Now Language-the-journal has gone, so perhaps has Language-the-movement. At the Assembling Alternatives conference of poets and academics in New Hampshire in 1997, Bernstein seemed less a chef d’ école than senior visiting speaker in a formation whose parameters had shifted. To the extent that there still was a movement or at least a collective aspect to the varied presentations, this was largely a women writers’ group. The stylistic consensus among the male poets lay toward satire, which oddly emphasizes the extent to which the Language group grew partly out of the New York School of John Ashbery, and more particularly, Frank O’Hara. Despite or at least alongside his bourgeois career as curator at New York’s Museum of Modem Art, O’Hara (1926-66) held political views which were about as far to the left as was possible in that world at that time. Bernstein is his heir, not so much poetically (though Manhattan chauvinism, memorable one-liners, and surreal power-surges occur in both), as in the ceaseless juggling of contradictory roles. Both writers keep in play a range of voices–of poetry, of criticism, of the margins, of the institution–that will never coexist happily, but whose edgy and inconsolable adjacency gives their work its grit. Bernstein’s role as David Gray Professor at SUNY—Buffalo puts him somewhat in the position of O’Hara at the Museum, a caring maverick whose time is given to others. Having seen the results at first hand, I can testify, as would many, to Bernstein’s brilliance as a teacher. He does not impose his tastes or style on his students, and neither does his influence on them cease when he is not present. The Poetics Program attracts brilliant young student-critics, and is a triumph against the grain, as all Bernstein’s activities run against the grain.

My Way is subtitled Speeches and Poems, but none of the contents resembles anything conventional from either of those rhetorical genres. Many of the pieces, which range from one to 24 pages in length, enjoyed a prior existence in another context, as a conference paper, review, poem, or, in the case of the best piece in the book, an interview. Bernstein’s decision not to alter the contents in the cause of an integrated whole means that the rhythm and focus of the book are constantly changing; or, that they are never established, in a criticism that works like improvised jazz. Sometimes the initial angle of approach seems absurdist, though everything that follows has a remorseless logic. Thus, an essay analyzing the statistical recurrence of water images in poems published by The New Yorkerbetween January 30 and May 15, 1989, begins comically but ends by making a serious point about what both its manufacturers and its purchasers believe the mainstream American poem should contain. Other pieces take the opposite tack by beginning with the sobriety of the lecture hall format but then taking flight on the wings of Bernstein’s one-liners. Stand-up comedy is one of his greatest gifts to the university, in as much as William Blake’s The Marriage of Heaven and Hell could be read as the best kind of stand-up comedy. "I don’t know much about sex but I know what I like." "Verse is born free but is everywhere in chains." "The shortest distance between two points is a digression." "Language is our profanest act." Often, as here, what he terms his Borscht Belt routine restates the verities of the canon through travesty that actually disguises homage, as in "Poetry is tranquillity recollected in emotion," and an entire essay reversing the terms of Charles Olson’s Projective Verse manifesto.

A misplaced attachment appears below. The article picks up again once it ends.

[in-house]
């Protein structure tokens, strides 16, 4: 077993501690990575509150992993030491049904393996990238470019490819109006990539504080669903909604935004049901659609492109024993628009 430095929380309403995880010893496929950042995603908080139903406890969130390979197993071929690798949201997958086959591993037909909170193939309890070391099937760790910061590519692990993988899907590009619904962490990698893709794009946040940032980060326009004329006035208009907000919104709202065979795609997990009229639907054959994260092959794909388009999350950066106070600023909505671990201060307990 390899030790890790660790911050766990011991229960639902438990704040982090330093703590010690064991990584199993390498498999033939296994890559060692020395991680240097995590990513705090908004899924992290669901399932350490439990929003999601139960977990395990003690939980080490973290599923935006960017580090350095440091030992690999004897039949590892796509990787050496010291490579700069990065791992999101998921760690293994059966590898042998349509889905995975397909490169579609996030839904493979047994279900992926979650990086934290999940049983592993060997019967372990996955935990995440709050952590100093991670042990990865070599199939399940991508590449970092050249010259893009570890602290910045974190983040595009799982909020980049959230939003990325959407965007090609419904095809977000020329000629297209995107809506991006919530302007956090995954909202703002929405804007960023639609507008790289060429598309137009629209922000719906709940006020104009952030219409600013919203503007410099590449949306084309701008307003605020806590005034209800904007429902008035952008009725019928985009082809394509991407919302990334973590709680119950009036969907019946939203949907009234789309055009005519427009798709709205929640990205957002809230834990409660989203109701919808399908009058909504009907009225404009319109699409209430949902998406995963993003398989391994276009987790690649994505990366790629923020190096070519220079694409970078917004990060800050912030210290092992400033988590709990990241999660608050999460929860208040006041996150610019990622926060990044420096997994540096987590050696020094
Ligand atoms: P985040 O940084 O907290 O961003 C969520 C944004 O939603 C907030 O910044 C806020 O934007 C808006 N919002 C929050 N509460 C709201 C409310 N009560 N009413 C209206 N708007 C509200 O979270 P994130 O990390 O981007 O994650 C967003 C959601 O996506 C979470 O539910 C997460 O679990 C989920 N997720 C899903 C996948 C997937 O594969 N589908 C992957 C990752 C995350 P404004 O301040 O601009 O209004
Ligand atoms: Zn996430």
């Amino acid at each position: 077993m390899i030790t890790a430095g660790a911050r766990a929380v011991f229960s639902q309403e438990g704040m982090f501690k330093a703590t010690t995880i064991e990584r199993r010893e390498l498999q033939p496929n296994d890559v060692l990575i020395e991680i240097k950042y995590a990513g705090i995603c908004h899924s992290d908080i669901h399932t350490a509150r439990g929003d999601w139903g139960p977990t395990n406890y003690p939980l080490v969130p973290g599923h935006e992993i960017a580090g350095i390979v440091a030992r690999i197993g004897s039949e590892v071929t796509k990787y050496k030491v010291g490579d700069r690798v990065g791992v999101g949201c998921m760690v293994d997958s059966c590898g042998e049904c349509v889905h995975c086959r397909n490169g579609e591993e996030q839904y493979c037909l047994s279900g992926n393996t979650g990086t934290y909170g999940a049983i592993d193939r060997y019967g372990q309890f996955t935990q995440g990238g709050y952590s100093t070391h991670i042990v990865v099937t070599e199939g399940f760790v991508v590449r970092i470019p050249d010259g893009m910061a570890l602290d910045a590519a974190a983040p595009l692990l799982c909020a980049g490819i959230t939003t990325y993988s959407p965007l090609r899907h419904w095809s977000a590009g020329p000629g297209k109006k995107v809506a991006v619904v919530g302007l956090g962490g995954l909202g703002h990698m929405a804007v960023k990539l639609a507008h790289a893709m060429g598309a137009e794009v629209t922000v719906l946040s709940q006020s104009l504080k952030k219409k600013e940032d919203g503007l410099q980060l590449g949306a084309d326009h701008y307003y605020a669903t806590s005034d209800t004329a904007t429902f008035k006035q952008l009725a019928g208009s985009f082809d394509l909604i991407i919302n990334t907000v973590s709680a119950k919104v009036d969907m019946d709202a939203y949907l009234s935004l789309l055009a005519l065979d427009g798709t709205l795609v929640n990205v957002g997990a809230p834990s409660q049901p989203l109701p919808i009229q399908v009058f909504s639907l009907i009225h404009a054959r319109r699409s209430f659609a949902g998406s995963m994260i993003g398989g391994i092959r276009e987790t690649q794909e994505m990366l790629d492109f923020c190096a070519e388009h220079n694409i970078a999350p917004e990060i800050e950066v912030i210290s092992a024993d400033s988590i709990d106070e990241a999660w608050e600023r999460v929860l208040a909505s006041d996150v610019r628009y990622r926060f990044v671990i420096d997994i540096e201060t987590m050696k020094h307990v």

In a sense, My Way crystallizes around an elegiac and injured idealism regarding art, culture, and the university, whose background is given forceful expression in "An Autobiographical Interview." The wit is intended to torment the university into acknowledging what should have been, and the remarks about the kinds of philistine and snobbish exclusion that a supposedly elite institution like Harvard can countenance is particularly telling. Conducted with Loss Pequeño Glazier via e-mail in the summer of 1995, the interview is perhaps the most powerful piece in the book, because it restates the missing element of the personal to criticism. The most effective piece of polemic, however, is an essay called "Frame Lock," which advocates an abandonment of conventional academic style. As Bernstein sees it,"frame lock" ("a kind of logorrheic lock jaw") and "its cousin tone jam" are responsible for the marked and growing discrepancy in academic writing and teaching practice between supposedly advanced theory and the institutionally encoded prescriptions and proscriptions on how that theory should be disseminated if it is to be judged acceptable. Bernstein is particularly adept at using the essay form to momentarily step outside in order to show what is hypocritical in, and what is missing from, conventional practices. These prose pieces challenge assumptions more effectively than the pyrotechnics of poems with opening lines like "There is not a man alive who does not / admire soup"–valid as that particular observation might be. In his own words an intellectual without portfolio, Charles Bernstein thrives on paradox. He is committed both to social change and to art for art’s sake; he is in the best sense a comic writer, but he laughs like Byron–so that he may not weep. He assesses himself succinctly in "The Revenge of the Poet-Critic": "I am a product of the U.S. and an example of it; this is a source of considerable discomfort to me but this discomfort is perhaps the basis of my work. For my themes, to call them that, have pretty consistently been awkwardness, loss, and misrecognition."